• Jim Dale released a version as a single on Parlophone records in 1957.
  • The Jeff Beck Group, featuring Rod Stewart on vocals, released a version on their 1969 album Beck-Ola.
  • Prince and The New Power Generation played the song at the Montreux Jazz Festival in 2009.

Derivatives and parodies

Jim Jacobs and Warren Casey included a strongly derivative piece, "All Choked Up," as part of the original version of the musical Grease. The song was included in the Broadway version; in 1978, when the musical was adapted as a feature film of the same name, "All Choked Up" was not included, and a new song, "You're the One That I Want" (which bore no musical resemblance to "All Shook Up"), was used instead and went on to become a major hit.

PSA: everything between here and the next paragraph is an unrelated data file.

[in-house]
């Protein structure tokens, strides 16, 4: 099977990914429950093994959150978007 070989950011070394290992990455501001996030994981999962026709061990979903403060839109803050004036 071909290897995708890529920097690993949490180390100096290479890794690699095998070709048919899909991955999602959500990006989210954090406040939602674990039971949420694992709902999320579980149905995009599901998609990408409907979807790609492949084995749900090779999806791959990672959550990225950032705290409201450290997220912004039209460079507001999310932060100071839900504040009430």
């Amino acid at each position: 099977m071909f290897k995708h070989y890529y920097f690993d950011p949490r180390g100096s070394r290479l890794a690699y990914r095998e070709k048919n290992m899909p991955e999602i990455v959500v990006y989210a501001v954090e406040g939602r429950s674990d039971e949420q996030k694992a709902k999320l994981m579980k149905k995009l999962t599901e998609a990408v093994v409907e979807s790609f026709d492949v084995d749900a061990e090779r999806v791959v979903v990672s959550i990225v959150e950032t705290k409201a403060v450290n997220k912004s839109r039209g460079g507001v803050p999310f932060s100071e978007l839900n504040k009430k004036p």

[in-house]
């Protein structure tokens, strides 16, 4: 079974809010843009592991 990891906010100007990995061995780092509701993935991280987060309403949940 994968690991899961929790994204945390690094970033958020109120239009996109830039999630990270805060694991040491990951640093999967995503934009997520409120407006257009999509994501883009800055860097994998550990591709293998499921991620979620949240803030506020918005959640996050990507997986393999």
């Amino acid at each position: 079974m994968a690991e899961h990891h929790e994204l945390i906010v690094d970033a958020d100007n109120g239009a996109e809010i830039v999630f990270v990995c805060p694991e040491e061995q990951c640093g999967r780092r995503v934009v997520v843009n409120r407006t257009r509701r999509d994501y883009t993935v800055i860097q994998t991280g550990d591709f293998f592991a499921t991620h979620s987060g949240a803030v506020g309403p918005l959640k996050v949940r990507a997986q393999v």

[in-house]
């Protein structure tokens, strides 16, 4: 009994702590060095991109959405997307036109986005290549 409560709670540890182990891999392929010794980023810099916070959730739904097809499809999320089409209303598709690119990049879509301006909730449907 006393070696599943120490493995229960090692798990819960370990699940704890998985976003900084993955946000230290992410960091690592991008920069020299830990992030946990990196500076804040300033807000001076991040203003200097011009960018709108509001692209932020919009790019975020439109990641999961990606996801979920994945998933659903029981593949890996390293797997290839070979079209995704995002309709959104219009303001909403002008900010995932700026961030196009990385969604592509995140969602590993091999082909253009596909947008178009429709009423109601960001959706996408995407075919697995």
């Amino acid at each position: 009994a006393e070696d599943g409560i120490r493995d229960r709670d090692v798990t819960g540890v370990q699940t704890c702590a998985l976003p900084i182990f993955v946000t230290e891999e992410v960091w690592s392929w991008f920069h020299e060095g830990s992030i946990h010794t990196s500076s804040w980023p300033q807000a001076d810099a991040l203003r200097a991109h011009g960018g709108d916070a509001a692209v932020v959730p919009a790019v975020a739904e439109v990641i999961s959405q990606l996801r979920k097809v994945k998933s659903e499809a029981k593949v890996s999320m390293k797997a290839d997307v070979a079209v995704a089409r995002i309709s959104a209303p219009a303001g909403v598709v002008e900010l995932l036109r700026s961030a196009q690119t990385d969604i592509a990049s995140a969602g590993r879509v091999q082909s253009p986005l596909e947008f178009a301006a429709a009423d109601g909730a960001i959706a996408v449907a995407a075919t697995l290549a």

See also


  1. ^ a b c d e f g Worth, Fred (1992). Elvis: His Life from A to Z. Outlet. pp. 345–346. ISBN 978-0-517-06634-8.
  2. ^ Last Train to Memphis: The Rise of Elvis Presley, 1994, pp. 386–387, ISBN 978-0-316-33220-0
  3. ^ "Interview with Elvis Presley". Official Elvis Presley Fan Club. October 28, 1957. Retrieved 2014-04-03.
  4. ^ "David Hess: Elvis Presley sang my songs, I got paid off, and the rest is history". 20 November 2009.
  5. ^ "Elv1s 30 #1 Hits, 6 All Shook Up". New York, USA: Elvis Presley Estate. Archived from the original on October 8, 2002. Retrieved February 12, 2012.
  6. ^ Spielberg, Theo. "David Hess, Songwriter of Elvis Hits and Horror Actor, Dead at 69". Spinner. Retrieved 8 April 2013.